Interview with Eliot Higgins of Bellingcat

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Credit: Marius Nyheim Kristoffersen

Verifying missile launchers, tracking down ISIS supporters and holding worldwide governments to account is just a day’s work for 36-year-old Eliot Higgins.

Last time I met Higgins, an independent intelligence analyst, he was giving a talk about his work with Bellingcat, the investigative news network he founded in 2012. It was this network that trawled the internet’s vast and polluted reservoir of publicly accessible material to track down the Russian-owned missile-launcher that took down the Malaysia Airlines Flight 17 over Ukraine in 2014.

This time, it’s me doing the tracking, struggling to find Higgins on the hectic roundabout at Old Street station. I eventually spot him standing next to a telephone booth squinting through his glasses, in a Matrix-style black coat.

We only have fifteen minutes but there’s an excitement in Higgins’ eyes as he talks about his work, while easing into his chair. Ordering a Coke, he laughs at how he’s been trying to avoid caffeine.

Bellingcat formed after Higgins’ personal blog, Brown Moses, attracted huge attention as he was able to uncover war atrocities, such as the use of cluster bombs, from the comfort of his home in Leicester. It was the readily available nature of open source tools that prompted Higgins to start Bellingcat and form a network where others were able to learn how to use such tools in their own investigations.

I ask him what his proudest moment is with Bellingcat since his formation. He screws up his face a little, “Hiring people is a lot of fun”, he says. “If it wasn’t for what we did, we would have had this whole narrative of [the] Russian government [claiming to intervene in Syria only to fight ISIS, and not prop up President Bashar al-Assad’s regime] that wouldn’t have been challenged,” he explained.. “And, you know, there are families involved who are being lied to by the Russian government and without us, there would have been no push back.”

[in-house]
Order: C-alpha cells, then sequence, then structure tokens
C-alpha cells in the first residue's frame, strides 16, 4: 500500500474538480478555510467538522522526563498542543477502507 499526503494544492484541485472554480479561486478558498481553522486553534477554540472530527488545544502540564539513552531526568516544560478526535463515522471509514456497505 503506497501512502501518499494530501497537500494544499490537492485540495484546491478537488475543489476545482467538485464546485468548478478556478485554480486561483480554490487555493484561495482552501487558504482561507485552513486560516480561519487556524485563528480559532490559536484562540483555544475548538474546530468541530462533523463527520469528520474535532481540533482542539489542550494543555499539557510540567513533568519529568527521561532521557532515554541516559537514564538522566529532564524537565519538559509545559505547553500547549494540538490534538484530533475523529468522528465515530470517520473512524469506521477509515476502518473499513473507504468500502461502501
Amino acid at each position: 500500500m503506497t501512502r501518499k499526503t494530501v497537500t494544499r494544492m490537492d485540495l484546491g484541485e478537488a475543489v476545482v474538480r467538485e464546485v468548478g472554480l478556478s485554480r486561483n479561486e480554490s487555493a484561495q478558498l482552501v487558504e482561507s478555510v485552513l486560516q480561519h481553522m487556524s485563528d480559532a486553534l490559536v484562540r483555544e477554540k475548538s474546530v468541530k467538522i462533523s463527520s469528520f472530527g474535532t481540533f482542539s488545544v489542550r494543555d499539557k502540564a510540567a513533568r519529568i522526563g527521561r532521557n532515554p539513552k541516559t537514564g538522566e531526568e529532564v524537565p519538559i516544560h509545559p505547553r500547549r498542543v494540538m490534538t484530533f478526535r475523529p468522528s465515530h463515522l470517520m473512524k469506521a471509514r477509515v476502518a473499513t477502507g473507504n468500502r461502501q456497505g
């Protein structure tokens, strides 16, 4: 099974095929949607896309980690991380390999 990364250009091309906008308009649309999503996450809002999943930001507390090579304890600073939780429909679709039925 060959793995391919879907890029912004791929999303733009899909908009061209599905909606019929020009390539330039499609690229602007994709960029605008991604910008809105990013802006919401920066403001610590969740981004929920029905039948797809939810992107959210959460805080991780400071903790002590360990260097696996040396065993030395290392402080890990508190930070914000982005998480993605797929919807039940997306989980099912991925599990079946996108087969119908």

“For me, a lot of what we do is about accountability and justice and working with international organisations on that.”

Though the website states it is by and for “citizen investigative journalists”, and many news outlets, including the Financial Times, call its founder a “citizen journalist”, Higgins himself is uneasy about the label.

Shuffling in his seat, he explains: “It’s not citizen journalism. It’s not just about conflict or journalism. It’s about all kinds of different areas. From my perspective, the work we do is not about journalism: it’s about the research and getting it [the findings and tools] to people that can actually do something with it.”

“For me, a lot of what we do is about accountability and justice and working with international organisations on that.”

While Higgins wants to distance Bellingcat from being purely journalistic, the network’s handful of contributors definitely shares a hack’s mind-set, utilising publicly available tools, such as Google Earth and social media, to investigate atrocities abroad.

Credit: SKUP 2015, Marius Nyheim Kristoffersen

Three years after the network shot to fame by solving the MH17 mystery, it now covers all corners of the Earth and is fast becoming a force to be reckoned with. This was made clear last November, when Higgins quashed the Russian government’s denials over the bombing of a hospital in Syria. By comparing satellite and on-ground photographs from 2014 to 2016, he was able to show specific areas that were in fact damaged by bombing.

Bellingcat also drew huge media attention after using social media to track down ISIS supporters. Most recently investigators used archived Facebook profile and geo-located social media photos to hunt the Berlin Christmas market attack suspect.

“We thought it would be impossible. Within an hour we had the exact location”

When I ask him about how Bellingcat uses social media in their investigations, he blushes, admitting that they recently caused a “minor panic” in Holland, after the network asked its Twitter followers to geo-locate a photograph found on an online community consisting of ISIS supporters. He laughs, shaking his head as he notices my eyes widen: “It’s nothing urgent or scary. We had one photograph [and] we just wanted to know where it was because it looked like it was in Europe. So we put it out on Twitter, asking if people could help geo-locate it.

“We thought it would be impossible. Within an hour we had the exact location: in a holiday park in Holland. The police showed up at the holiday park and the poor manager had to come out in the middle of the night.”

This brings our conversation to online privacy, as I noted that day he asked his 49k strong Twitter followers about Donald Trump. He says, with a cheeky glint in his eye: “My Twitter page looks like I do a lot online. But if I’m away, I won’t share when I’m actually away. If I post a picture of my time abroad it’s often a week after I’ve actually been there.”

He adds, laughing: It amazes me that people keep their Instagram profiles public. Who needs likes that much?”

I keep my own settings to myself as he stands up to leave, shaking my hand and plonking the Coke can on the table. At that point, I sadly decide it’s time to change my Instagram settings to private.

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